On Wednesday November 9, Lisa Stover—the National Program Coordinator for Students for Life—spoke to BC students about how to have conversations about abortion. These conversations can sometimes be difficult because of the seriousness of the subject matter and strong feelings involved.
Stover’s first piece of advice was to be sure to listen first. She distinguished simply waiting to talk from really listening to the other person’s point of view. Finding common ground with the other person can help the conversation move smoothly. Most importantly, Stover stressed the importance of treating the other person with love and respect.
While an argument of this sort may seem like an uphill battle, Stover asserted that philosophy and science support the pro-life position. Many people appeal to science, saying that the pre-born are just “a clump of cells,” and that “no one knows when life begins.” Scientifically speaking, however, children in the womb are distinct, living, whole, human beings. In addition—Stover asserted—most people recognize that the unborn baby is human.
The bigger question for Stover is “When do human rights begin?” In order to argue this point, she said, “If the preborn is growing, isn’t the preborn alive? If the preborn has human parents then isn’t the preborn human? If living humans have human rights, why don’t the preborn?” Be that as it may, however, Stover pointed out that most arguments from proponents of abortion fall under the “circumstance” category.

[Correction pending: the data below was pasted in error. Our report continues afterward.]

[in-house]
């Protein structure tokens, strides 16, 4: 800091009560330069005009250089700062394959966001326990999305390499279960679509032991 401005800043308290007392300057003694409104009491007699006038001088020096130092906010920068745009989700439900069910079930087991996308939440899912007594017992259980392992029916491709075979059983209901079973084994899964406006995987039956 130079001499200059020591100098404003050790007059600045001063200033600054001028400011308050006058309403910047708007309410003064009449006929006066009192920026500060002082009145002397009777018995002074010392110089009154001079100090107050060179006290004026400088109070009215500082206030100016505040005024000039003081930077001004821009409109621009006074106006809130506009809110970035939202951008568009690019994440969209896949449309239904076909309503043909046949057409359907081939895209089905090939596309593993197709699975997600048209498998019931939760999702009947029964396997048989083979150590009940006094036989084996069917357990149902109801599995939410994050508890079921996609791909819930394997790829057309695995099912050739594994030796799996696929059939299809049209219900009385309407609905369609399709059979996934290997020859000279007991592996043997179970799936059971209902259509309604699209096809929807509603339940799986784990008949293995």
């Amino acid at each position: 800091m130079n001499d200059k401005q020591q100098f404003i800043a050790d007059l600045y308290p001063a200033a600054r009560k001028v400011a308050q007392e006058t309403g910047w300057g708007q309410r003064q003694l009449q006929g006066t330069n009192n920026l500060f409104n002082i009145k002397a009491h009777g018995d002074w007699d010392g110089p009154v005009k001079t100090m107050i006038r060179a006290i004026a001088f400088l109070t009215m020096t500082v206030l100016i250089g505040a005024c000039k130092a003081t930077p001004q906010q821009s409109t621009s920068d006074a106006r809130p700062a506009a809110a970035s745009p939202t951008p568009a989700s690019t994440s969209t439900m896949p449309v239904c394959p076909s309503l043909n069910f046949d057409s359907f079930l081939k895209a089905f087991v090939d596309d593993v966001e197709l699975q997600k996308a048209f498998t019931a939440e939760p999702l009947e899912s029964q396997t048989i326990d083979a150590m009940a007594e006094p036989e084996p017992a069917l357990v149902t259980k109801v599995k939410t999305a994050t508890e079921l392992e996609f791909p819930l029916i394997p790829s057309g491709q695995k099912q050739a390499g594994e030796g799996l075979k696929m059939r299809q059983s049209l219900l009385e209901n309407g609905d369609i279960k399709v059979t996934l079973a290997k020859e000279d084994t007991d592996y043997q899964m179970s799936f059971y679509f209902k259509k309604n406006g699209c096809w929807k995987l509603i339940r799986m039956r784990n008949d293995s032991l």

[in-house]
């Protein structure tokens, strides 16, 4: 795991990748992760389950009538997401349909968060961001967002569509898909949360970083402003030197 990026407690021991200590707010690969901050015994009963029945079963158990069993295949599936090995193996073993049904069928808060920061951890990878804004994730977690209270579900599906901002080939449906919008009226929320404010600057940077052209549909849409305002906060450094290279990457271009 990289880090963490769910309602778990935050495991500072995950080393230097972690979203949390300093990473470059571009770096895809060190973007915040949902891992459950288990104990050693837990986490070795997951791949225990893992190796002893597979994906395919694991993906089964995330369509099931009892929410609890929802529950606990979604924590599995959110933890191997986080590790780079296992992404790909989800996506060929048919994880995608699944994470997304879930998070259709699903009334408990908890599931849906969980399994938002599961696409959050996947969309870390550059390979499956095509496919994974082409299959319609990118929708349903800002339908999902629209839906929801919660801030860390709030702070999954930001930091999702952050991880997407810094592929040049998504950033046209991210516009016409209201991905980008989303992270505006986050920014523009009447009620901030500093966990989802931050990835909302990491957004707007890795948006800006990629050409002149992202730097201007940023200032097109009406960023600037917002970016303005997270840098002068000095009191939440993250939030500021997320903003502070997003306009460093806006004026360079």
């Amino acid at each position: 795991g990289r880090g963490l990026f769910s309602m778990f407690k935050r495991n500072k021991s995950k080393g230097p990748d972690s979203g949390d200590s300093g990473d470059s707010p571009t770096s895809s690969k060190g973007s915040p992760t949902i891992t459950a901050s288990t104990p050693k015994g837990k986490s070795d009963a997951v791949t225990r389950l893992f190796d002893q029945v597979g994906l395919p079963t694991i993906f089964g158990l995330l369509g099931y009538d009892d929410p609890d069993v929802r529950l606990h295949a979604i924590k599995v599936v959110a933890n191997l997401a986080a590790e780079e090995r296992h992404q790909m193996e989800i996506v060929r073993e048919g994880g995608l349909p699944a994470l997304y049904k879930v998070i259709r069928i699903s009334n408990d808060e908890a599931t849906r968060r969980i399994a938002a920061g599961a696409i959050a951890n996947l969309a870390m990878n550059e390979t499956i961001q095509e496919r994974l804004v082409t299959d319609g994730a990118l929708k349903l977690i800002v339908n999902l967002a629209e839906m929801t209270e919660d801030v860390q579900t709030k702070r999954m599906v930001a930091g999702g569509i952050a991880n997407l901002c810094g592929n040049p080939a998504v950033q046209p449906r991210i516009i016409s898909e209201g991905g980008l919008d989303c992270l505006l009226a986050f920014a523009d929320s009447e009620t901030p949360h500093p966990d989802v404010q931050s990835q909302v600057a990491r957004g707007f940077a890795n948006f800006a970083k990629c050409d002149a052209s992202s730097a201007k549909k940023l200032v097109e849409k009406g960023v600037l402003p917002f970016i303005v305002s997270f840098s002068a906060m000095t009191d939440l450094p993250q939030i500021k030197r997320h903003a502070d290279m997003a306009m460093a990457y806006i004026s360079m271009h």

People may argue that young girls or poor women should not have to carry the baby to term because it is an undue burden. In these situations, Stover suggested to consider whether the same argument could be used to justify infanticide. The logic of this argument is that if circumstances are the determining factor in deciding whether one should obtain an abortion, the same circumstances which could occur prior to birth could also occur after birth. If a woman does not have the financial means to support her unborn child, she will probably not have the means to support a baby. Does this mean that she has the right to kill her baby after it is born? If the circumstances justify the first action—Stover pointed out—they also logically justify the second. However, no one would like to espouse this position. Thus, the argument fails to argue for abortion.
Stover summarized another common pro-choice argument as, “I would never get an abortion but I would never tell anyone what they can do,” but argued that that is akin to someone in the 1800s saying, “I would never have a slave, but I can’t tell anyone not to have a slave.” This type of argument is illogical and ignores the moral truth about the issue, reducing the choice to have an abortion or not to mere preference.
Finally, Stover shared her own unlikely unusual experience in getting involved with the pro-life movement. She mentioned how she reluctantly joined Boise State University’s pro-life club and gradually became more involved through her college experience, which culminated in becoming the Regional Director for the Northwest Region for Students for Life, prior to being promoted to her current position. Students for Life is the largest pro-life organization in the world.